Gold's safe-haven allure in times of crisis has driven its price to a nine-year high.
In the past day gold has peaked at $US1843 an ounce, the highest since September 2011, a gain of 19 percent so far this year.
The price has been on an relentless rise since March when the Covid-19 pandemic gathered pace and governments moved to lockdown large parts of their economies and central banks swung into action with interest rate cuts, and other monetary stimulus measures.
"What's really driving the gold market is stimulus and we are going to get more of it. It's the eye candy that's driving sentiment right now," said Stephen Innes, chief market strategist at financial services firm AxiCorp.
Gold tends to benefit from massive stimulus as the metal is seen as a hedge against rising prices and currency falls.
The metal is largely used in jewellery, with India being a major buyer. But it's also used in electronics and medicine.
It has long been replaced as a metal for coins, and the need for governments and central banks to hold gold bars in the vault to back their currencies has diminished.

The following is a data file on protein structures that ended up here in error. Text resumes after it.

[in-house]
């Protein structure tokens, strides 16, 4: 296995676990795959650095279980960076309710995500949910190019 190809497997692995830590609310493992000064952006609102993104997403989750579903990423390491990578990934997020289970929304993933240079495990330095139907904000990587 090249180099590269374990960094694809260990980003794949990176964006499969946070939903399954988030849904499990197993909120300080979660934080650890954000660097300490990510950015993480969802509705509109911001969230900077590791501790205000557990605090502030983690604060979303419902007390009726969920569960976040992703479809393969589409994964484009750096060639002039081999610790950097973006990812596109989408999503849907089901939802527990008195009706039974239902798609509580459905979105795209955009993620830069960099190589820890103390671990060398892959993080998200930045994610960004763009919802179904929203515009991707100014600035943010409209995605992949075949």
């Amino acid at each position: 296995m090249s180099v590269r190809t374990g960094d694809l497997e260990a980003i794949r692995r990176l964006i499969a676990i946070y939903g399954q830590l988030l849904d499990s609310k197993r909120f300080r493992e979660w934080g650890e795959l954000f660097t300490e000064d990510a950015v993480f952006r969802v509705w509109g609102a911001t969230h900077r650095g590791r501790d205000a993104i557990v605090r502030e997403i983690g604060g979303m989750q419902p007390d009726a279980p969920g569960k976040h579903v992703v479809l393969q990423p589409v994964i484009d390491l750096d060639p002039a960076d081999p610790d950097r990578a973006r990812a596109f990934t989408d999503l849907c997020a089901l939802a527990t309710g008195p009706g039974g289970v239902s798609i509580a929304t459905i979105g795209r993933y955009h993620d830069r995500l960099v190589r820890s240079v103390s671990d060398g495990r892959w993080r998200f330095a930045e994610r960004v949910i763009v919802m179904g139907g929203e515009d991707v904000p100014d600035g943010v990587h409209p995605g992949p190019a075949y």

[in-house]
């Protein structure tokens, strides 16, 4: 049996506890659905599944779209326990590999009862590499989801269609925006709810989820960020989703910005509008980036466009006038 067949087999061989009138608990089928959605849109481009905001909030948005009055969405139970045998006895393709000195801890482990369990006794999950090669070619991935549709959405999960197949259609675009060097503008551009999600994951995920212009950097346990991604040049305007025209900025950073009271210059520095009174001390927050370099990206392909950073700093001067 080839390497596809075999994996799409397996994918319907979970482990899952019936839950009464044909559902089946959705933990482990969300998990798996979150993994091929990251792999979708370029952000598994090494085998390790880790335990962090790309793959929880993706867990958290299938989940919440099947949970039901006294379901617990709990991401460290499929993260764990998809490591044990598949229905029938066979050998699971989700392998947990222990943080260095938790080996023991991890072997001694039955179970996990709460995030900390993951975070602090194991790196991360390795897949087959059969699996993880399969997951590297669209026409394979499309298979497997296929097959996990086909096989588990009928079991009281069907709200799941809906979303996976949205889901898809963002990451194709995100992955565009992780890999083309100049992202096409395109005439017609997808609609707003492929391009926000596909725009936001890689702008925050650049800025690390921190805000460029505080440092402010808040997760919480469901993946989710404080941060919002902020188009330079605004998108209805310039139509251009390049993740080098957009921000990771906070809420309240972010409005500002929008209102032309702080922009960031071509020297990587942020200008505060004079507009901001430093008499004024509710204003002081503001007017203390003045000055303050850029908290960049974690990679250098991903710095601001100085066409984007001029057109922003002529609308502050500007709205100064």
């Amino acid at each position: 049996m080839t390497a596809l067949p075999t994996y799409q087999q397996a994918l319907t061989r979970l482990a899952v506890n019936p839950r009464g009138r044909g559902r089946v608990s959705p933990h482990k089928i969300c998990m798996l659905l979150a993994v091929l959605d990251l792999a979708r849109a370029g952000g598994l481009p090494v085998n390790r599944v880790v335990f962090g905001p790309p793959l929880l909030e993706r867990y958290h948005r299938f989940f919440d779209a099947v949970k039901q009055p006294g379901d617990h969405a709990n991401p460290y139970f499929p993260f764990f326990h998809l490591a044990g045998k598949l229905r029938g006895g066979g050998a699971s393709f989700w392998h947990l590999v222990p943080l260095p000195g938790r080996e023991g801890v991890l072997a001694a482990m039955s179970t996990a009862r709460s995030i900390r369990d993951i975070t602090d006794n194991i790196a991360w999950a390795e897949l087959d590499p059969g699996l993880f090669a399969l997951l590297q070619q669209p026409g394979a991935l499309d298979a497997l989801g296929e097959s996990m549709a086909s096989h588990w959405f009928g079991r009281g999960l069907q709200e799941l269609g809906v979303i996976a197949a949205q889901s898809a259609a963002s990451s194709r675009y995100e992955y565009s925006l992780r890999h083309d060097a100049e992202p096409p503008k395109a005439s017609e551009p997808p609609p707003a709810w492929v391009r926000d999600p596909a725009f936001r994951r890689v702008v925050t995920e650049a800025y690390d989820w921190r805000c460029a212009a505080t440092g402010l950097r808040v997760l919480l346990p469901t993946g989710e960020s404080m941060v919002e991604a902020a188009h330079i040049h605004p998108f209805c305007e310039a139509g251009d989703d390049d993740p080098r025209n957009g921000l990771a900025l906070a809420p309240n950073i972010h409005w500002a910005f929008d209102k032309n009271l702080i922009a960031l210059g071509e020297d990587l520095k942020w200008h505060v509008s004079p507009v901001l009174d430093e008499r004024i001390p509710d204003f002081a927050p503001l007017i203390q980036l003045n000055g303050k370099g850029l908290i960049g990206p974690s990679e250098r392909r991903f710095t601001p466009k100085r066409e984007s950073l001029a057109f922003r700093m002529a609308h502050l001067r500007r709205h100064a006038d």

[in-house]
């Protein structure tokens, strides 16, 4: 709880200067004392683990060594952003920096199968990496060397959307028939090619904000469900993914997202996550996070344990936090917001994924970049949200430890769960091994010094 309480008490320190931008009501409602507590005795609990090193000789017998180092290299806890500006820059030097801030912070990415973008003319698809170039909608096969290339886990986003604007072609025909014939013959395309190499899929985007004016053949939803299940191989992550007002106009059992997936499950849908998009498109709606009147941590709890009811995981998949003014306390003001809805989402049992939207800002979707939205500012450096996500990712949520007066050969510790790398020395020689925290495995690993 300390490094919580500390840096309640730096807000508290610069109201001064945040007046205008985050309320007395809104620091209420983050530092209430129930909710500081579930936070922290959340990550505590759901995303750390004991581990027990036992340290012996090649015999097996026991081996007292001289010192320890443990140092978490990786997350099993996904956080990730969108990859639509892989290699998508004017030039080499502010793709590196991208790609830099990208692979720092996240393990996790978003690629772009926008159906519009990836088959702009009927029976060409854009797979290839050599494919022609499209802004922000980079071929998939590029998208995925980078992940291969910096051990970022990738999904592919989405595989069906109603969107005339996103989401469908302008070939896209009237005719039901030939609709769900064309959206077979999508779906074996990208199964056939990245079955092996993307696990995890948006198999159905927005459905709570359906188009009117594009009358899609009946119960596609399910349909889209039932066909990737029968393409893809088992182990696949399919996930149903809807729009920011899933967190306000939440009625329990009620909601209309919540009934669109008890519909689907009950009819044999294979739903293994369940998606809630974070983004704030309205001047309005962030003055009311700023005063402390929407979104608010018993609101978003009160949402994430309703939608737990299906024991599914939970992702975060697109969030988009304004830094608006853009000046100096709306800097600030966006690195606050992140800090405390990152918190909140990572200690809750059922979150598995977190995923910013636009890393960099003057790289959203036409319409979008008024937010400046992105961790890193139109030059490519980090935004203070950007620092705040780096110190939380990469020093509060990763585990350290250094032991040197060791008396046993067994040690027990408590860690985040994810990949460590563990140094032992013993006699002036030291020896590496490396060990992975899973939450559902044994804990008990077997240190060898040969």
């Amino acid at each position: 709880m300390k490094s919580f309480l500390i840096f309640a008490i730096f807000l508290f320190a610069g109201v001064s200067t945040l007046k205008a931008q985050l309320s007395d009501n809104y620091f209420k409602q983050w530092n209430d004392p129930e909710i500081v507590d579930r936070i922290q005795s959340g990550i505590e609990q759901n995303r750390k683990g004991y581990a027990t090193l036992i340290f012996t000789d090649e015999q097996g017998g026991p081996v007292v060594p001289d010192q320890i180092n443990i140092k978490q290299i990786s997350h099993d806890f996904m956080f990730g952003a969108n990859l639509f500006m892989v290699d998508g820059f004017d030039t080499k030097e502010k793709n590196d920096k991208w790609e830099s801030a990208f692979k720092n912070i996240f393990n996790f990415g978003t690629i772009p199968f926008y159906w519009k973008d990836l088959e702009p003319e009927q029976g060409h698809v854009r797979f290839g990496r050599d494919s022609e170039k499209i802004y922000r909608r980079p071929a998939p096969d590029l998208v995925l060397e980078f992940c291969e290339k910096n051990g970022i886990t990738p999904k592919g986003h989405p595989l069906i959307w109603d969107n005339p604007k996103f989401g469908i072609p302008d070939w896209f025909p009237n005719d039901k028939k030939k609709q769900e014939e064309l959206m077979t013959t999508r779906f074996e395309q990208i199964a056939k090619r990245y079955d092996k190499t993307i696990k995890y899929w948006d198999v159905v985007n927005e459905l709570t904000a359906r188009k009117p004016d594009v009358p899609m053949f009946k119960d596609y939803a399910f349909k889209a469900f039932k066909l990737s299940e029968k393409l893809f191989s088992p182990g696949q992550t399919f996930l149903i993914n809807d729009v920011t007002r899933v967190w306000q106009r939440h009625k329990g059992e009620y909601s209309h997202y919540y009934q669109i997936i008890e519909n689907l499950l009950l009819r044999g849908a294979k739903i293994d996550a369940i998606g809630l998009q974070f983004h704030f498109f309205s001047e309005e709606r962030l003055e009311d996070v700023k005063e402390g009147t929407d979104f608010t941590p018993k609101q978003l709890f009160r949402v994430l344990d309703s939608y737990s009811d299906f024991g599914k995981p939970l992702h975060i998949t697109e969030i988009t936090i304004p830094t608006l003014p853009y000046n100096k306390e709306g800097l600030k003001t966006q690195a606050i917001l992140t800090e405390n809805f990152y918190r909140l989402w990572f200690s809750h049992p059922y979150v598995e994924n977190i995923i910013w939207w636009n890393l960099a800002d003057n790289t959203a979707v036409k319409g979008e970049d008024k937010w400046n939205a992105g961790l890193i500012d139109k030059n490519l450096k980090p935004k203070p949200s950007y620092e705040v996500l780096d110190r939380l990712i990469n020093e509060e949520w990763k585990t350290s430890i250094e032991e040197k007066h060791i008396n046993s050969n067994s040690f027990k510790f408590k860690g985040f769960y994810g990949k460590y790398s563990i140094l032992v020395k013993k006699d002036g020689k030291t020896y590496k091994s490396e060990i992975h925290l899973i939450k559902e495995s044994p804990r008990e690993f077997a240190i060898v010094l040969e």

But the economic turmoil caused by the pandemic has prompted investors - big and small - to buy the commodity as a safe asset.
The head of Barrick Gold, the world's biggest gold mining company, Mark Bristow, said central bank policies to pump money into their economies was a major factor in the metal's rise.
"Everyone is printing now, the printing presses are rolling and the impact of that is negative interest rates, devaluation of paper money and that drives the value of gold up... and you should have some in your portfolio."
Some small investors buy physical gold in the form of coins or small gold bars, but most investment is through specialised investment funds.
A survey of analysts and traders by finance wire Reuters has pointed to prices heading towards record highs over the next 18 months as the coronavirus crisis encourages investors to hoard the metal as a hedge against possible turmoil in the wider markets.
But low jewellery sales and the likelihood of some economic rebound would cap its rise.
"The more uncertainty over the control of the virus and by association the global economy, the more bullish for gold," said StoneX analyst Rhona O'Connell, adding that prices could reach record levels above $US2,000 in 2021.
"Any substantive economic recovery would probably produce something of a headwind," she said.